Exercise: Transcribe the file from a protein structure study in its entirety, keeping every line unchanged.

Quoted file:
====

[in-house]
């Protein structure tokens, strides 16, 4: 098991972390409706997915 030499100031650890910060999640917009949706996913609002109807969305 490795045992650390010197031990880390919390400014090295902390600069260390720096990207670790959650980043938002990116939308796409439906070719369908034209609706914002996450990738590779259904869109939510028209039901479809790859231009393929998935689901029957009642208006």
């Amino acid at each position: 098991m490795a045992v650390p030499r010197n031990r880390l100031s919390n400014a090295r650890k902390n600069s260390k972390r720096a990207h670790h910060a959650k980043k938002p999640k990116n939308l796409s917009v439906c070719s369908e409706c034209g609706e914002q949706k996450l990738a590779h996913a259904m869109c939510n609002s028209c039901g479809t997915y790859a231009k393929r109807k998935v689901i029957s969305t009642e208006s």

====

[in-house]
């Protein structure tokens, strides 16, 4: 098991972390409706997915 030499100031650890910060999640917009949706996913609002109807969305 490795045992650390010197031990880390919390400014090295902390600069260390720096990207670790959650980043938002990116939308796409439906070719369908034209609706914002996450990738590779259904869109939510028209039901479809790859231009393929998935689901029957009642208006």
């Amino acid at each position: 098991m490795a045992v650390p030499r010197n031990r880390l100031s919390n400014a090295r650890k902390n600069s260390k972390r720096a990207h670790h910060a959650k980043k938002p999640k990116n939308l796409s917009v439906c070719s369908e409706c034209g609706e914002q949706k996450l990738a590779h996913a259904m869109c939510n609002s028209c039901g479809t997915y790859a231009k393929r109807k998935v689901i029957s969305t009642e208006s």